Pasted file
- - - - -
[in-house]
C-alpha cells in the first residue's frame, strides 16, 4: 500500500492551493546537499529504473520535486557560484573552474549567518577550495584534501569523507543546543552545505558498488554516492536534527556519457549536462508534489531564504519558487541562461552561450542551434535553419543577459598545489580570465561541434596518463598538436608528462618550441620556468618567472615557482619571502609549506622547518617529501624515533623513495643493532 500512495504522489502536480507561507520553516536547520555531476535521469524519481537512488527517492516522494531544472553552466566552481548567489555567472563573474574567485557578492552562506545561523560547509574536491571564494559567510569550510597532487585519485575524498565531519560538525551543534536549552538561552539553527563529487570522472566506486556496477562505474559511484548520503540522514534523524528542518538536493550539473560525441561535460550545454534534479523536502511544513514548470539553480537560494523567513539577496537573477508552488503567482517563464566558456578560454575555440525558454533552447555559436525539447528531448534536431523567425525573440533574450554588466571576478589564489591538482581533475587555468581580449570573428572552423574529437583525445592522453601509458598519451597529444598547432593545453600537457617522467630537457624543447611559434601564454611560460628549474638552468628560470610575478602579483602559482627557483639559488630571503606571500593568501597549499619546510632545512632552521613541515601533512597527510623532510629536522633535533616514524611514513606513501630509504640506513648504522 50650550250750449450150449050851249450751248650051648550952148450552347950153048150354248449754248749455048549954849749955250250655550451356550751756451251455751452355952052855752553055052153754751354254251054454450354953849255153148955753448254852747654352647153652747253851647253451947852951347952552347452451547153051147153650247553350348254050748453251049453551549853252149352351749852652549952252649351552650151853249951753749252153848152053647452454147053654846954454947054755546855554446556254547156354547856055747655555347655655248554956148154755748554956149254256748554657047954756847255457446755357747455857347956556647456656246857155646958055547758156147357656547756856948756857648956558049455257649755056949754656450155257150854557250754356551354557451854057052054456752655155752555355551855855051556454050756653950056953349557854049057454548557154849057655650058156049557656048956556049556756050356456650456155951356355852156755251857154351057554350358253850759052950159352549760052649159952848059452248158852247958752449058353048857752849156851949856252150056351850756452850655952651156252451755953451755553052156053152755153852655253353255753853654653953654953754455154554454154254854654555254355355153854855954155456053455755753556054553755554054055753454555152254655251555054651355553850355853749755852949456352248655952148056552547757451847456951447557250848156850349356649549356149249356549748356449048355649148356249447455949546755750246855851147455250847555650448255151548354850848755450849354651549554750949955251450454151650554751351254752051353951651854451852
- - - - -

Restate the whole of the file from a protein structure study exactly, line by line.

[in-house]
C-alpha cells in the first residue's frame, strides 16, 4: 500500500492551493546537499529504473520535486557560484573552474549567518577550495584534501569523507543546543552545505558498488554516492536534527556519457549536462508534489531564504519558487541562461552561450542551434535553419543577459598545489580570465561541434596518463598538436608528462618550441620556468618567472615557482619571502609549506622547518617529501624515533623513495643493532 500512495504522489502536480507561507520553516536547520555531476535521469524519481537512488527517492516522494531544472553552466566552481548567489555567472563573474574567485557578492552562506545561523560547509574536491571564494559567510569550510597532487585519485575524498565531519560538525551543534536549552538561552539553527563529487570522472566506486556496477562505474559511484548520503540522514534523524528542518538536493550539473560525441561535460550545454534534479523536502511544513514548470539553480537560494523567513539577496537573477508552488503567482517563464566558456578560454575555440525558454533552447555559436525539447528531448534536431523567425525573440533574450554588466571576478589564489591538482581533475587555468581580449570573428572552423574529437583525445592522453601509458598519451597529444598547432593545453600537457617522467630537457624543447611559434601564454611560460628549474638552468628560470610575478602579483602559482627557483639559488630571503606571500593568501597549499619546510632545512632552521613541515601533512597527510623532510629536522633535533616514524611514513606513501630509504640506513648504522 50650550250750449450150449050851249450751248650051648550952148450552347950153048150354248449754248749455048549954849749955250250655550451356550751756451251455751452355952052855752553055052153754751354254251054454450354953849255153148955753448254852747654352647153652747253851647253451947852951347952552347452451547153051147153650247553350348254050748453251049453551549853252149352351749852652549952252649351552650151853249951753749252153848152053647452454147053654846954454947054755546855554446556254547156354547856055747655555347655655248554956148154755748554956149254256748554657047954756847255457446755357747455857347956556647456656246857155646958055547758156147357656547756856948756857648956558049455257649755056949754656450155257150854557250754356551354557451854057052054456752655155752555355551855855051556454050756653950056953349557854049057454548557154849057655650058156049557656048956556049556756050356456650456155951356355852156755251857154351057554350358253850759052950159352549760052649159952848059452248158852247958752449058353048857752849156851949856252150056351850756452850655952651156252451755953451755553052156053152755153852655253353255753853654653953654953754455154554454154254854654555254355355153854855954155456053455755753556054553755554054055753454555152254655251555054651355553850355853749755852949456352248655952148056552547757451847456951447557250848156850349356649549356149249356549748356449048355649148356249447455949546755750246855851147455250847555650448255151548354850848755450849354651549554750949955251450454151650554751351254752051353951651854451852